It's a move forward. President Xi Jinping scored public relations wins in his US visit, securing cooperation pledges on fentanyl, military talks, and easing bilateral tensions. This allows China to refocus on its slowing economy and political intrigues at home with the hope that chip sanctions will be slowly undone. However, sceptics question if China will follow through with trade tensions still tight in certain sectors. Despite differences, Blinken called US-China relations "consequential", stressing managing competition without conflict and finding areas of cooperation.


Wallstreet stayed muted after a strong start to the week. Walmart shares plunged over concerns about consumer weakness, while Cisco and Palo Alto Networks declined on disappointing guidance, though some see long-term tailwinds for Cisco. Additionally, economic data stoked recession fears as a government shutdown was averted and chip export restrictions hampered Alibaba and Chinese tech shares while boosting Intel.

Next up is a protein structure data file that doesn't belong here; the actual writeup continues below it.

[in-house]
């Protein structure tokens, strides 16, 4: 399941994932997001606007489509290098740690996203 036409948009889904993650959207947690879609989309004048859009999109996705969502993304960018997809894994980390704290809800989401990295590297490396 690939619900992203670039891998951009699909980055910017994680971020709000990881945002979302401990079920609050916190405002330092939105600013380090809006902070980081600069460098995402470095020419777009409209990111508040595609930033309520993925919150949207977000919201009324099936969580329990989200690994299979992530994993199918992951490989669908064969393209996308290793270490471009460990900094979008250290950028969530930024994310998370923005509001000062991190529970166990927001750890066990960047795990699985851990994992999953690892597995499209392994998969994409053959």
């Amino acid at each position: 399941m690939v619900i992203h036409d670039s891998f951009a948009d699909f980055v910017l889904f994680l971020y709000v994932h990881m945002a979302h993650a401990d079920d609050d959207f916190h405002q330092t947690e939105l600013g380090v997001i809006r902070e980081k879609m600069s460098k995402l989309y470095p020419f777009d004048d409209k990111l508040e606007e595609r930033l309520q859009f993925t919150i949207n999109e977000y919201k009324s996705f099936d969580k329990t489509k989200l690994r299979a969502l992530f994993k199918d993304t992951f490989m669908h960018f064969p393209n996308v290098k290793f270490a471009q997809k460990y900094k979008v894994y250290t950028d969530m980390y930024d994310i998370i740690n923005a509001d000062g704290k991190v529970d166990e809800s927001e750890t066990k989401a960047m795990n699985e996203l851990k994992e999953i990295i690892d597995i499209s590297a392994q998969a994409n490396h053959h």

Gold continued higher in early Asian trade as bulls set sights on breaching the $2,000 level again, with easing inflation and a slowing U.S. economy bolstering expectations that the Fed's rate hike cycle has ended. U.S. weekly jobless claims, which rose to a three-month high last week, point to a slight cooling in the labour market, adding to data this week showing moderating inflation and dipping retail sales. 


Crude prices plunged to four-month lows this week as swelling inventories and slowing demand stoked worries of a supply glut, though OPEC may extend output cuts to rebalance the market. Despite the recent price rout, Saudi Arabia and Russia could roll over their 2 million barrels per day supply curbs into 2024 to erase the expected surplus, while China's steady imports provide some optimism for resilient demand. 


The greenback meandered after jobless claims rose, stoking rate-cut hopes, though the dollar rebounded as markets questioned rapid pivots. The pound initially rallied on cooling inflation but gave back gains as the economic outlook remained cloudy. The yen strengthened, but an ex-official warned that interventions treat symptoms, not causes of weakness, casting doubt on the clad-iron currency.